FILE - Former justice minister Jody Wilson-Raybould walks from West Block on Parliament Hill in Ottawa, Thursday, Feb. 28, 2019. Wilson-Raybould is now running as an Independent candidate in the Vancouver Granville riding after leaving the Liberal party over the SNC Lavallin affair, and held a rally on Wednesday, Sept. 18, 2019 as part of her campaign. (THE CANADIAN PRESS/Adrian Wyld)

‘Colouring outside party lines’: Wilson-Raybould pledges non-partisan approach at campaign rally

Independent candidate said she will address issues such as climate change

Political trailblazer Jody Wilson-Raybould committed to pursue truth and change through non-partisan co-operation at a campaign rally in Vancouver on Sept. 18 — a message that was backed by a guest appearance by Green Leader Elizabeth May.

Wilson-Raybould is running as an Independent in one of the most-watched ridings of Vancouver – Granville after leaving the Liberal party over the SNC Lavallin affair.

She told the crowd that addressing issues that affect all Canadians, such as climate change, will require “colouring outside party lines.”

May told reporters after the rally that Louise Boutin, a real estate agent who is running for the Greens in the riding, was aware of her plan to support Raybould-Wilson.

Wilson-Raybould is hoping to hold the seat against Liberal party challenger, Taleeb Noormohamed, a 42–year-old tech entrepreneur.

Also running in the riding is climate activist Yvonne Hanson for the NDP, former Ottawa political staffer Zach Segal for the Conservatives, and Naomi Chocyk, a one-time constituency staffer for Wilson-Raybould, for the People’s Party of Canada.

READ MORE: Jody Wilson Raybould’s book on reconciliation to be released Sept. 20

Wilson-Raybould, who was once a B.C. regional chief of the Assembly of First Nations, quickly became one of the stars Prime Minister Justin Trudeau and his team promoted heavily in their 2015 bid for power.

But Wilson-Raybould precipitated a crisis for Trudeau’s government last winter with allegations she had been inappropriately pressured by the prime minister, his office, other ministers and bureaucrats to end the criminal prosecution of Montreal engineering giant SNC-Lavalin.

Wilson-Raybould quit Trudeau’s cabinet over the affair, followed by cabinet ally Jane Philpott. Trudeau eventually kicked both women out of the Liberal caucus and they are now seeking re-election as Independent candidates.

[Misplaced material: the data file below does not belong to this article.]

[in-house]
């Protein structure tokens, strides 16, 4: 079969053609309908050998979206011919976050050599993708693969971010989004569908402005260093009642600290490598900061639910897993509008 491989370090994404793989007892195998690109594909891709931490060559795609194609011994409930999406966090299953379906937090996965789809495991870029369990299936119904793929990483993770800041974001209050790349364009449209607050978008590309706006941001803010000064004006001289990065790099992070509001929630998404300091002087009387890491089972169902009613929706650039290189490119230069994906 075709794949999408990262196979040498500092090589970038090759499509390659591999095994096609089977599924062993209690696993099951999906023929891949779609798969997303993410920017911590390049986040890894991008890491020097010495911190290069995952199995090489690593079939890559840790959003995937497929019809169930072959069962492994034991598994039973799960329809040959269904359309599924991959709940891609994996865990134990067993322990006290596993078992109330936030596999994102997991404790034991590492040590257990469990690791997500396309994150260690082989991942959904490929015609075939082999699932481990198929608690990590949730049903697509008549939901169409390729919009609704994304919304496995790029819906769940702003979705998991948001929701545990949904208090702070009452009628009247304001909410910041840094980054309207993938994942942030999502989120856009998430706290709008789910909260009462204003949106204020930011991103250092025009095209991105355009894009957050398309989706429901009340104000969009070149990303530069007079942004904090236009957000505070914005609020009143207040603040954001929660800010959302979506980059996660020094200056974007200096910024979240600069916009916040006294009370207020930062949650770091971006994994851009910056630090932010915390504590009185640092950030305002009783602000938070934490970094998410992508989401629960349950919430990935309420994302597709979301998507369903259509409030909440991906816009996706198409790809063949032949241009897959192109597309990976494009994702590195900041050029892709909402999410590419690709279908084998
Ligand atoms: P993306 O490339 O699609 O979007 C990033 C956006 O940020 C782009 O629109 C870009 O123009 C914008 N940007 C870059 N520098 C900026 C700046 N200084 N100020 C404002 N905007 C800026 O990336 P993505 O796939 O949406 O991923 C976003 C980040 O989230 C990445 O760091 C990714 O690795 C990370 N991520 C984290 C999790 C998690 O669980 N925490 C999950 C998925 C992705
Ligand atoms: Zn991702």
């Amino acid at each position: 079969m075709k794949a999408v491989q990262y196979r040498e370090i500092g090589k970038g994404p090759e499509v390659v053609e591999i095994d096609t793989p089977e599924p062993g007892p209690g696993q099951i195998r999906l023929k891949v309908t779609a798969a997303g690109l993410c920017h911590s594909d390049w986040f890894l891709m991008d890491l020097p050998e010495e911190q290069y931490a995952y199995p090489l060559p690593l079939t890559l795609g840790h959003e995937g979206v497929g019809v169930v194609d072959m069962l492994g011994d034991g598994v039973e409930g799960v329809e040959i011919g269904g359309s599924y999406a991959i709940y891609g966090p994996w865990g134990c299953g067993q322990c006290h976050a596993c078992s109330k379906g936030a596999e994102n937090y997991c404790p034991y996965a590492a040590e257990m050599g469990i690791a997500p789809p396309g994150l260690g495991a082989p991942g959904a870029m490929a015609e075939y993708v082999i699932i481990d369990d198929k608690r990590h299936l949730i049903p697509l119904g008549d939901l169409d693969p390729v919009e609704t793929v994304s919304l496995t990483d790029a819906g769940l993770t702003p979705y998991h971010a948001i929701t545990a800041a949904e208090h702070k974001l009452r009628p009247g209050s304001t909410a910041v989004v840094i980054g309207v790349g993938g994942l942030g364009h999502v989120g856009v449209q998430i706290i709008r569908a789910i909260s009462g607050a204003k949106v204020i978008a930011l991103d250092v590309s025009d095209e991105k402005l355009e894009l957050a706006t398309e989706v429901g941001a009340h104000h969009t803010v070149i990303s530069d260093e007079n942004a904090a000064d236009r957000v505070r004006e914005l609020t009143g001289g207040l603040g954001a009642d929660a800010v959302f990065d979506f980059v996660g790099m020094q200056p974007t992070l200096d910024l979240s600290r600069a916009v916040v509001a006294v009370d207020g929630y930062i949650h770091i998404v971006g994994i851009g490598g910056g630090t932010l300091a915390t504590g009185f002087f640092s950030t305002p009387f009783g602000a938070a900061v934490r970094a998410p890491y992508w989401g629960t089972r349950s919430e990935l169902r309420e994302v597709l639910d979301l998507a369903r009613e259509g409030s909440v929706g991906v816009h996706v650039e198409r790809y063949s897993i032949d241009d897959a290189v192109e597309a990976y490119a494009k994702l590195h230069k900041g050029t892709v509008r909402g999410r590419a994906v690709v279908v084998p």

Philpott, who also spoke at the rally, told the crowd that independent voices can make a difference in the House of Commons.

“Do not ever doubt what one person can do,” Philpott said. “We will not be silent and we will not stand down.”

The Canadian Press

Like us on Facebook and follow us on Twitter

Get local stories you won't find anywhere else right to your inbox.
Sign up here

Just Posted

Back in Time

Historical Perspective

Brent Mason brings a night of music and storytelling to Clearwater

Mason will be playing at the Dutch Lake Community Centre on Feb. 26

Clearwater mayor unimpressed with Forest Minister’s inaction on local tenure transfer

Mayor Merlin Blackwell says he’s ready to lead delegation to Victoria

Editor, The Times

Local vet valued for compassion and professionalism

Editor, The Times

Re: The World Thru the Eyes of the Rambling Man

VIDEO: 2020 BC Winter Games wrap up in Fort St. John as torch passes to Maple Ridge

More than 1,000 athletes competed in the 2020 BC Winter Games

‘A long way to go’: UNBC hosts Moose Hide Campaign gathering on Feb. 24

The event is a part of a movement to stand up against violence inflicted on women and children

Still six cases of COVID-19 in B.C. despite reports of Air Canada passenger: ministry

Health ministry wouldn’t comment on specific flight routes

Violent ends to past Indigenous protests haunt Trudeau government

Trudeau adopted a more assertive tone Friday, insisting the barricade must come down

HIGHLIGHTS: Day one and two at the 2020 BC Winter Games

Athletes had sunny – but cold – weather to work with in Fort St. John

B.C. money laundering inquiry to begin amid hopes for answers, accountability

Eby argued that most B.C. residents already know the previous government, at best, turned a blind eye

Blockades remain in place as Wet’suwet’en hereditary chiefs returning to B.C.

Hereditary Chief Woos said they are ready to engage in nation-to-nation talks with the B.C.

Most Read